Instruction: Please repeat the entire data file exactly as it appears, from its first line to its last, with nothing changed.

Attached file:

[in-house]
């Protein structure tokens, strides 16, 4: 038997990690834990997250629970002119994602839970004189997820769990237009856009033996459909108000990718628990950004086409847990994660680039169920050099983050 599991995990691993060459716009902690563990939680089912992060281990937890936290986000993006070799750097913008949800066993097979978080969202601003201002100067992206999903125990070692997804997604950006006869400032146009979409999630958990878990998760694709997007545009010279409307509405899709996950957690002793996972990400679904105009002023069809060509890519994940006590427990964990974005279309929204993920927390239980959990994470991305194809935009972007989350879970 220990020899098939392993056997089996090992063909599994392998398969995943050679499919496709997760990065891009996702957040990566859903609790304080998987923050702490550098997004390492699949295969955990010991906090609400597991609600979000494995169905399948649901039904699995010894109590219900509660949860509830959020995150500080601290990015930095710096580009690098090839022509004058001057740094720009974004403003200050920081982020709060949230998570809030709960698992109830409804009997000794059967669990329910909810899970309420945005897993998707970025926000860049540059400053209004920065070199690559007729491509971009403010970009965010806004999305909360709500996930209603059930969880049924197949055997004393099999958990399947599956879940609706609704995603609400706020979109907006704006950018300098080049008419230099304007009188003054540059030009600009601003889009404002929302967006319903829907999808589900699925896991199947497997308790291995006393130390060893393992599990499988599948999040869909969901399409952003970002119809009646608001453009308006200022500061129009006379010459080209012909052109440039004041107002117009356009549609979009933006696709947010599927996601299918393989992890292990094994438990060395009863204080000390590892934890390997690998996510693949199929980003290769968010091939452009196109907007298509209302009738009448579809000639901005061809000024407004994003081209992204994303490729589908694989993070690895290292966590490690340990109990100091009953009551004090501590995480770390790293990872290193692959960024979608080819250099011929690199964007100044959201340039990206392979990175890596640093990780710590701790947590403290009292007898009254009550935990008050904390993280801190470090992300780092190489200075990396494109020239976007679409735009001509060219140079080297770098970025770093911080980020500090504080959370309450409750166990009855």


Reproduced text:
[in-house]
């Protein structure tokens, strides 16, 4: 038997990690834990997250629970002119994602839970004189997820769990237009856009033996459909108000990718628990950004086409847990994660680039169920050099983050 599991995990691993060459716009902690563990939680089912992060281990937890936290986000993006070799750097913008949800066993097979978080969202601003201002100067992206999903125990070692997804997604950006006869400032146009979409999630958990878990998760694709997007545009010279409307509405899709996950957690002793996972990400679904105009002023069809060509890519994940006590427990964990974005279309929204993920927390239980959990994470991305194809935009972007989350879970 220990020899098939392993056997089996090992063909599994392998398969995943050679499919496709997760990065891009996702957040990566859903609790304080998987923050702490550098997004390492699949295969955990010991906090609400597991609600979000494995169905399948649901039904699995010894109590219900509660949860509830959020995150500080601290990015930095710096580009690098090839022509004058001057740094720009974004403003200050920081982020709060949230998570809030709960698992109830409804009997000794059967669990329910909810899970309420945005897993998707970025926000860049540059400053209004920065070199690559007729491509971009403010970009965010806004999305909360709500996930209603059930969880049924197949055997004393099999958990399947599956879940609706609704995603609400706020979109907006704006950018300098080049008419230099304007009188003054540059030009600009601003889009404002929302967006319903829907999808589900699925896991199947497997308790291995006393130390060893393992599990499988599948999040869909969901399409952003970002119809009646608001453009308006200022500061129009006379010459080209012909052109440039004041107002117009356009549609979009933006696709947010599927996601299918393989992890292990094994438990060395009863204080000390590892934890390997690998996510693949199929980003290769968010091939452009196109907007298509209302009738009448579809000639901005061809000024407004994003081209992204994303490729589908694989993070690895290292966590490690340990109990100091009953009551004090501590995480770390790293990872290193692959960024979608080819250099011929690199964007100044959201340039990206392979990175890596640093990780710590701790947590403290009292007898009254009550935990008050904390993280801190470090992300780092190489200075990396494109020239976007679409735009001509060219140079080297770098970025770093911080980020500090504080959370309450409750166990009855």